Kiss today goodbye
And point me toward tomorrow.
We did what we had to do.
Won’t forget, can’t regret
What I did for love.
—A Chorus Line
Imagine the pain. Imagine the sleepless nights. One minute you are leading an ordinary life. Then something awful happens to someone you love—a heart attack, an accident, or a disease. Suddenly, not only are you coping with that tragedy, but you find yourself in a dispute with doctors or other family members over your loved one’s care, a literal matter of life and death.
You take a stand. You sue and are sued. Lawyers attack you. Bioethicists accuse you of acting irrationally. In the worst case, you find yourself in the Klieg lights of media-sensationalized controversy. You are mocked. Your motives are impugned. Your personal life is dissected. Your bank account is drained. I call this crucible the “bioethics-sphere.”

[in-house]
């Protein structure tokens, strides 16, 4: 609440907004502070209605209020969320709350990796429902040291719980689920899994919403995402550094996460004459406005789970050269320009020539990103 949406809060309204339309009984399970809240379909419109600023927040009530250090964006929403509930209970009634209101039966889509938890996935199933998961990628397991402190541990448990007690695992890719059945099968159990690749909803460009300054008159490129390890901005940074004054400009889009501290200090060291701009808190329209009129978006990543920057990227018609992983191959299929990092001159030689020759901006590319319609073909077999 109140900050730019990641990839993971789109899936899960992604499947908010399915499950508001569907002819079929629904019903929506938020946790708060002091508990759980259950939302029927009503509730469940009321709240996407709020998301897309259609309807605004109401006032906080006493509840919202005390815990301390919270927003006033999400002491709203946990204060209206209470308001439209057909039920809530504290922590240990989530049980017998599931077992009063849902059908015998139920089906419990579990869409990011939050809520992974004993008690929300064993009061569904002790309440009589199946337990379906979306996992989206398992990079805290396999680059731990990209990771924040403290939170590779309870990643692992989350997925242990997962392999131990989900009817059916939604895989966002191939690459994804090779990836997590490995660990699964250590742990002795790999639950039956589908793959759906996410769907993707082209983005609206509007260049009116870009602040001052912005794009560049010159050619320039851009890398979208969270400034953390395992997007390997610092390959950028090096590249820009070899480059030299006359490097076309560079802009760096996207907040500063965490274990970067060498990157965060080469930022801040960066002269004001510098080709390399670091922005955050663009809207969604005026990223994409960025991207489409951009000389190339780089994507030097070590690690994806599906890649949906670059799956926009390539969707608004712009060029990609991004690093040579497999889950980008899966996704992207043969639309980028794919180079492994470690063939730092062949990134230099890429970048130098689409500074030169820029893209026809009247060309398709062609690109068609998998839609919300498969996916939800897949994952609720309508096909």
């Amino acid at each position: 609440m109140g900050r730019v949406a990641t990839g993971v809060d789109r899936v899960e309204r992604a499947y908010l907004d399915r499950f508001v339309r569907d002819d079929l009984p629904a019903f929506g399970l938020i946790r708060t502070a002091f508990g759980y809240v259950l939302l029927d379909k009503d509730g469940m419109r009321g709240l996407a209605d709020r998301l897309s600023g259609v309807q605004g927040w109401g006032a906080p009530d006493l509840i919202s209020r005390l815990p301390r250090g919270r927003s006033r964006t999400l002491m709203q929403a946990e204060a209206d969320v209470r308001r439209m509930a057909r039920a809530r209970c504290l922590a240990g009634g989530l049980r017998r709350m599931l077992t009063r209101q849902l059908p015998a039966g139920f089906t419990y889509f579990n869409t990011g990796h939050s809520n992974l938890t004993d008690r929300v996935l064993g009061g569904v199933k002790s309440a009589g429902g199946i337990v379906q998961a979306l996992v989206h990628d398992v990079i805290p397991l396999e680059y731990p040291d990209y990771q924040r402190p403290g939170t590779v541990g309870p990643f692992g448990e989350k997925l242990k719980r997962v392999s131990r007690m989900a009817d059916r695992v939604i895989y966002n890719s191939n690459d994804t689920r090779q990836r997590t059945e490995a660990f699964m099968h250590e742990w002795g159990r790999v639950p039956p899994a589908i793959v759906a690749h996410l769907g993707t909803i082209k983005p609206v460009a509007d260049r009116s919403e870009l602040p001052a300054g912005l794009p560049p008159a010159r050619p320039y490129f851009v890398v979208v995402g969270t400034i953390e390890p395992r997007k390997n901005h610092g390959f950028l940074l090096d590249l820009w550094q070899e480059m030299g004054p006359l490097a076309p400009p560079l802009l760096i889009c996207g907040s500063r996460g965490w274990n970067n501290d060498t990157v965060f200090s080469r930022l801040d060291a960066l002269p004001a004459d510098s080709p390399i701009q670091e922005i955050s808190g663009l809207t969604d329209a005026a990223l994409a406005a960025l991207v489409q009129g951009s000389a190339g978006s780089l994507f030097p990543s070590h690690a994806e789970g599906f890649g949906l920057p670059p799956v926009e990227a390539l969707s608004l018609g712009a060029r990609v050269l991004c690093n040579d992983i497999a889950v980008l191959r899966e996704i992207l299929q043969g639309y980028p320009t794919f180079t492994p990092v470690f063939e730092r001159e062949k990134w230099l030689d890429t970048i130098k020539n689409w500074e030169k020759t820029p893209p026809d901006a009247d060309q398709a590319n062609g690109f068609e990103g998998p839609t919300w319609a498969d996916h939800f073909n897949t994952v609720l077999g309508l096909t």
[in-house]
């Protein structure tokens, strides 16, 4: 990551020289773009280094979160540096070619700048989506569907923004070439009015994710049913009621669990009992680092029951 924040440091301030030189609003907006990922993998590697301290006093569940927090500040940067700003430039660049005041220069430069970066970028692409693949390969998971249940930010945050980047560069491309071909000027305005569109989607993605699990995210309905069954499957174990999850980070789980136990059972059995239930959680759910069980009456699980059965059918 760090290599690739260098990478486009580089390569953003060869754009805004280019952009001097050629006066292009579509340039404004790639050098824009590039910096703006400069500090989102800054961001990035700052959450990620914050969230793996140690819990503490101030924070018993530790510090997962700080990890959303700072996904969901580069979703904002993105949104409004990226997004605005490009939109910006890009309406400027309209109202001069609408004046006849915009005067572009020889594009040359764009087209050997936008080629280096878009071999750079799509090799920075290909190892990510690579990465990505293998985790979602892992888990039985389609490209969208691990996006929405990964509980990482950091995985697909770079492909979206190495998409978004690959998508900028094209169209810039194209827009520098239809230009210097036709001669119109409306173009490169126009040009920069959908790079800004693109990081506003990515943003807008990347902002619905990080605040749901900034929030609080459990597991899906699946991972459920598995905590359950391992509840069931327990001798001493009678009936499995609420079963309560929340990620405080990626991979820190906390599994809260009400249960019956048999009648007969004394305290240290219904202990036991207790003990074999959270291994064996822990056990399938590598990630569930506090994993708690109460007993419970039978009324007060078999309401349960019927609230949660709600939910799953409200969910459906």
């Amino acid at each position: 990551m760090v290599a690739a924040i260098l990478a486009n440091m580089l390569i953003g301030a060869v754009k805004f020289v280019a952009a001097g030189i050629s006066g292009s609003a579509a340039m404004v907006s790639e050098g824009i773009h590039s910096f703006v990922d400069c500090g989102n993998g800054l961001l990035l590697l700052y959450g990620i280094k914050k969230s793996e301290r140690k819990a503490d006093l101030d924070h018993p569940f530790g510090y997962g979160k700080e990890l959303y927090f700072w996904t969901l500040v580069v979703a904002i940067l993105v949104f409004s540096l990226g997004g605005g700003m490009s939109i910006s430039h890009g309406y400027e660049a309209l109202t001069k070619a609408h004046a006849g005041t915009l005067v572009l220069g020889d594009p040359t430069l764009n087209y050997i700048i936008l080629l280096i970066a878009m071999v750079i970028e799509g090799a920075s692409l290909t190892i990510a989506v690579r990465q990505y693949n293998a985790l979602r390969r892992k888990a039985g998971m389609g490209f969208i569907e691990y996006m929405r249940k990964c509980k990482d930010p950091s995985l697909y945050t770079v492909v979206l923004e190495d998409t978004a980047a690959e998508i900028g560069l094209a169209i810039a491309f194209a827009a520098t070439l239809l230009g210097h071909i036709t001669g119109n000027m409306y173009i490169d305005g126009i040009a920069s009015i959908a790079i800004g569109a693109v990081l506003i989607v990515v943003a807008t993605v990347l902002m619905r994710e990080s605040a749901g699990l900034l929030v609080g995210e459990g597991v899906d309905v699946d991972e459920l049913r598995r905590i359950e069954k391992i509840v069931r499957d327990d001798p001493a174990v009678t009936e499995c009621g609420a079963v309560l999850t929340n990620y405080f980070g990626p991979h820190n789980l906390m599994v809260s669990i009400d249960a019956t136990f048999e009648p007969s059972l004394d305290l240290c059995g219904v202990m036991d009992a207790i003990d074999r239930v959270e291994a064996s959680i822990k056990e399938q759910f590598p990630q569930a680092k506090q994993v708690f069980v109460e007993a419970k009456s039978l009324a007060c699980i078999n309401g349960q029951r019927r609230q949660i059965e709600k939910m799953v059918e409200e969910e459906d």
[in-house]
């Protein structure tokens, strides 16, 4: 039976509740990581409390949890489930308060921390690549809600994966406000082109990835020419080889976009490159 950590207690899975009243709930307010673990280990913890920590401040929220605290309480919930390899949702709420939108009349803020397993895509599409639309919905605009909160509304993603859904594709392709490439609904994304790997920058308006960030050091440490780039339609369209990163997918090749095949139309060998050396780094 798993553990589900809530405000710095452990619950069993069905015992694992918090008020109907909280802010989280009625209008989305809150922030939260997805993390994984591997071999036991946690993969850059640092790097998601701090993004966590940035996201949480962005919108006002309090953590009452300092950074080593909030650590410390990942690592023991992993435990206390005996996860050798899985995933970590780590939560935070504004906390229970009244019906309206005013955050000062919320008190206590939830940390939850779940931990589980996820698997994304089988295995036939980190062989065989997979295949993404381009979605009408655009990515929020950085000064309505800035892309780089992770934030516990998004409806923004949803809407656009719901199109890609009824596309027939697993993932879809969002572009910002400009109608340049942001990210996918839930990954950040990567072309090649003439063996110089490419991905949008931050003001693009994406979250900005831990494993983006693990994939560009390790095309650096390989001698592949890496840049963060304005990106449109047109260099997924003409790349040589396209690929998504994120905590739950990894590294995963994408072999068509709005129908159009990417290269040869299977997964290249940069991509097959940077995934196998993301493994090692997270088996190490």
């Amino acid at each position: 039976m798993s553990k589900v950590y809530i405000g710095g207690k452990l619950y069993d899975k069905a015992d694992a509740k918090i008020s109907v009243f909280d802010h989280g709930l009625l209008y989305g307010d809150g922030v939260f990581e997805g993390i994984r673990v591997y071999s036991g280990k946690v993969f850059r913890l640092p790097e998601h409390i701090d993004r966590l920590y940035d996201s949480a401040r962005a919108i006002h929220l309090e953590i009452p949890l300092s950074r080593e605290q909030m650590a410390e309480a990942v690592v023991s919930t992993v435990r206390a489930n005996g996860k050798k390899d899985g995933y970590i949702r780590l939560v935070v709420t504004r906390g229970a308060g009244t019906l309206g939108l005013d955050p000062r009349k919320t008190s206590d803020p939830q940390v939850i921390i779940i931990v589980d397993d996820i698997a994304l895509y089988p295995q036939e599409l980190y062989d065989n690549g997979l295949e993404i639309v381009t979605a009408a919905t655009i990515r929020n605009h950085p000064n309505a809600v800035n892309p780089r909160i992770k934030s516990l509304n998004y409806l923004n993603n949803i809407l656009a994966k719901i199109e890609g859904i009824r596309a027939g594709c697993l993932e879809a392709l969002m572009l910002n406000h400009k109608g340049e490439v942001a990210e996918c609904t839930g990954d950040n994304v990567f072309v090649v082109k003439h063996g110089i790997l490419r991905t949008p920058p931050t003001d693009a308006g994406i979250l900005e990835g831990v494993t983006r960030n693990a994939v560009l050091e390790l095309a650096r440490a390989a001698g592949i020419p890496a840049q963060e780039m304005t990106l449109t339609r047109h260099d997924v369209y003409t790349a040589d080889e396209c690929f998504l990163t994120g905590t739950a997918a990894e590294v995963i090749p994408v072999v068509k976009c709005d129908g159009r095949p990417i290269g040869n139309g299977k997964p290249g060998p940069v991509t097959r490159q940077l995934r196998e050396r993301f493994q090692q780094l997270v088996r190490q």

I have never been in the bioethics-sphere, but I have worked with—or reported on—many who have. Three cases that made international headlines stand out vividly in my mind, circumstances in which ordinary people acted in extraordinary self-sacrificial love.
Gerald Klooster’s Son
In 1995, when Gerald (Chip) Klooster II learned that his mother Ruth was taking his father Gerald, afflicted with Alzheimer’s disease, to euthanasia activist Jack Kevorkian for an assisted suicide, he knew he had to act. Chip flew to Florida—where his parents were visiting friends—and quickly whisked his father to his own home in Michigan. There he petitioned for guardianship and was granted temporary custody.
Read more at First Things.